Milton Friedman and Friedrich Hayek, amongst others, have long taught that we need to live in a society of unfettered markets, markets defined by and tailored to suit the needs of those whose principal drive is the accumulation of wealth, and therefore power, in the hands of the same people writing the definitions and the laws and processes that derive therefrom. How is this working for you? How is it working for your neighbours, friends, colleagues and fellow citizens. Is it looking as though, words aside, it is taking us to a rosy future of economic, social and environmental security? We will have different answers, of course, and likely depending upon where we sit in the economic hierarchy, and many of us not only have never known any other model, but may also not have considered any other model, along the lines of Margaret Thatcher’s pronouncement about there being no alternative and Francis Fukuyama’s jubilant declaration that we’ve reached the end of history, what with the fall of the Soviet Union.
There are rumblings: Anonymous, Idle No More and a host of protests about particular issues and projects, as is the current No Dakota Pipeline movement in the Dakotas and fanning out into Indigenous communities, and, slowly it is dawning on some groups that they will continue to burn the soles of their feet stamping out wildfires as long as there is systemic creation of irritants. Most of us are so busy with the concerns of day-to-day life, paying the bills, raising the children, ensuring that work is going as well as it can and trying to maintain a decent standard of living with, perhaps, some recreation built into the mix, that we hardly have time to investigate matters of governance, of resource usage and allocation, of attempts to manage the living system that hosts us. Additionally, since our neighbours share the same concerns and burdens as we have, the larger topics are unlikely to make it onto the docket for Friday conversation over coffee, or beer, or dinner. It is no help that what confronts us when we dial in the television, the radio, or go to our favourite respected news site on the Web is an amalgam of feel-good human interest stories, cat videos, fluff posts about health studies, updates on distant wars and terror attacks, threats from asteroids and earthquakes, and inducements to buy as much as you can afford, and then some.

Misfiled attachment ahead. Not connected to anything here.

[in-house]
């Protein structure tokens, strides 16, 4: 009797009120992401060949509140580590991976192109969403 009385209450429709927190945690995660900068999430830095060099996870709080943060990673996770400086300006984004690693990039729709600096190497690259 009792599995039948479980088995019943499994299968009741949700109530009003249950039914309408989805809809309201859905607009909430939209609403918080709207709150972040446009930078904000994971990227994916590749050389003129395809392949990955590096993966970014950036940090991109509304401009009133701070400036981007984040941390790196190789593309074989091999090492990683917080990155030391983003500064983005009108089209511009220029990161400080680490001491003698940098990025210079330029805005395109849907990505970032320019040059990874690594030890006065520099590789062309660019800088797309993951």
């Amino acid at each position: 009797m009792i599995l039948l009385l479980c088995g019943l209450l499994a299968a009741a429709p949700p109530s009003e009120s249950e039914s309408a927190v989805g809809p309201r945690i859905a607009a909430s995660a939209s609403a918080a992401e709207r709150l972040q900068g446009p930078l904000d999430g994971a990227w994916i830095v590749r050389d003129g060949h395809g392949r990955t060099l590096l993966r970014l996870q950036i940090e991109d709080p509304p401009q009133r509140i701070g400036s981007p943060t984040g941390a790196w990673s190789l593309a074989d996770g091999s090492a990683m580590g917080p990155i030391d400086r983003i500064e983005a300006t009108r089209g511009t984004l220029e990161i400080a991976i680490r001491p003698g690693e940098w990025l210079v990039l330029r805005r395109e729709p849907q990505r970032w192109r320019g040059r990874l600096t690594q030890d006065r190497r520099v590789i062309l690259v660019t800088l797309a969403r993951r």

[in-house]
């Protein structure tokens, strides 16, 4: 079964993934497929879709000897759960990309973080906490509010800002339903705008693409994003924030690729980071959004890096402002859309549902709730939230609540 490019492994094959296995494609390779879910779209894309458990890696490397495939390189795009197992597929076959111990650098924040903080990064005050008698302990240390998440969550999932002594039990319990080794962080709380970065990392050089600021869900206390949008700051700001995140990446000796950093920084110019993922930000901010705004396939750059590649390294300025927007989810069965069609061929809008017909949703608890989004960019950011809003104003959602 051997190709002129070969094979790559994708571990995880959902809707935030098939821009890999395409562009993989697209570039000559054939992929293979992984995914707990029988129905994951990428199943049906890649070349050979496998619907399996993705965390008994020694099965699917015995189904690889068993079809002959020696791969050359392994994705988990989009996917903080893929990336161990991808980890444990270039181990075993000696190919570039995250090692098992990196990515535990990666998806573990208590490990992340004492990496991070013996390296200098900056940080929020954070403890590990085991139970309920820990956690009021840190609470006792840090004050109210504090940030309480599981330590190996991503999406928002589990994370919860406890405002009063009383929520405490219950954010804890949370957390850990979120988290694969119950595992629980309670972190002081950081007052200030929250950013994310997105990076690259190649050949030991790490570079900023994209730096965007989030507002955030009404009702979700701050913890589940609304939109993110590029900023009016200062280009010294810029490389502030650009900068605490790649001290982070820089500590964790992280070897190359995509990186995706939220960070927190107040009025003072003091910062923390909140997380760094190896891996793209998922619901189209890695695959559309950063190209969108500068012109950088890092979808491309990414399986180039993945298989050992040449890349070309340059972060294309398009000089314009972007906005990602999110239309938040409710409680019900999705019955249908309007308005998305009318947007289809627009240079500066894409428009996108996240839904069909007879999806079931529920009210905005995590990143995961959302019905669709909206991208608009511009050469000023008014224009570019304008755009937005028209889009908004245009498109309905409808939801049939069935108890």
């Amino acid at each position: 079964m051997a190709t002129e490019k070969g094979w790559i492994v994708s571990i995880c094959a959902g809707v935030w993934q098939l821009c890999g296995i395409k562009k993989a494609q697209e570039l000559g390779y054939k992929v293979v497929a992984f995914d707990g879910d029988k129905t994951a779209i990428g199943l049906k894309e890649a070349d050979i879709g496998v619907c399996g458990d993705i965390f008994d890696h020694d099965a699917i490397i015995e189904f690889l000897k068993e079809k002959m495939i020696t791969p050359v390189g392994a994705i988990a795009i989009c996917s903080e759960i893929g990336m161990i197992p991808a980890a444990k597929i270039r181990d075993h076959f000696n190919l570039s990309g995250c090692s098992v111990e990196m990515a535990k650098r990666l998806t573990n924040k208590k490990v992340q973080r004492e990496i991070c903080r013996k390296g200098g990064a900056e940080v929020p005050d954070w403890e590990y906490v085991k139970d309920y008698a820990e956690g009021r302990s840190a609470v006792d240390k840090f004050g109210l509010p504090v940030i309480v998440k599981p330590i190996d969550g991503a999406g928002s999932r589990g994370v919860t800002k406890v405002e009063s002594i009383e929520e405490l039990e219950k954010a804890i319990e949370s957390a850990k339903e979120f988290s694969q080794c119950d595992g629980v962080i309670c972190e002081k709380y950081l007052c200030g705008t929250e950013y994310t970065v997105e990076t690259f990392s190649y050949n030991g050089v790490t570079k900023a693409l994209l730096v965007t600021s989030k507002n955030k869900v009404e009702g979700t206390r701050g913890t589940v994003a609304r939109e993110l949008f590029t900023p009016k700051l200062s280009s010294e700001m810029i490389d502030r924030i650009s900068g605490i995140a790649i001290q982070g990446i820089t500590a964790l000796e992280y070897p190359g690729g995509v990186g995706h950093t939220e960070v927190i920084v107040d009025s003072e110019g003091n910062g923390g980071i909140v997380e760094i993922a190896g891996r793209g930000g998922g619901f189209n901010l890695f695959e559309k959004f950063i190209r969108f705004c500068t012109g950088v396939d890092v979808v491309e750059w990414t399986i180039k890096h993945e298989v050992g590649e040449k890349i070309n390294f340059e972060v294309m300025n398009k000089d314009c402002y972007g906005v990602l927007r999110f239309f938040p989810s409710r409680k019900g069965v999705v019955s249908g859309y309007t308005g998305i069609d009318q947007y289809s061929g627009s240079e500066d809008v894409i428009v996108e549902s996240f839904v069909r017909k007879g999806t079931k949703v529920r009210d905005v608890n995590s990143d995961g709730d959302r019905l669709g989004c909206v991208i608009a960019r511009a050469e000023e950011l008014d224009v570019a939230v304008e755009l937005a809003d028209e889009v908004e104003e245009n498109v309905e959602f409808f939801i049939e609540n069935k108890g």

Perhaps everything, as the fictitious philosopher Pangloss oft iterated, is arranged for the best in this, the best of all possible worlds. There are those who suspect that there are several things rotten in the Kingdom of Figurative Denmark and whose fears might be quelled by some open dialogue that at least challenges the accepted doctrines of the Chicago School and the Washington Consensus. This falls under the heading of the life needing to be examined in order to gain legitimacy. The prescription is neither endorsement nor condemnation, but the examination through dialogue of what the possibilities might be.
To that end, I would like to invite all and sundry to an event, a ninety-minute film screening with the possibility of a conversation to follow in what seem to be rather convivial surroundings:
The film is biased as heck in favour of co-operatives. No one has to agree, because alternatives have to withstand challenge. However the simple act of discussion might produce some interesting possibilities. There is no cost to get in, and you don’t really have to buy anything, though I know Char would welcome your custom and support. No one is taking attendance, and you can leave at any time. Or you can stay and be a champion of your ideas.
Hope to see you there.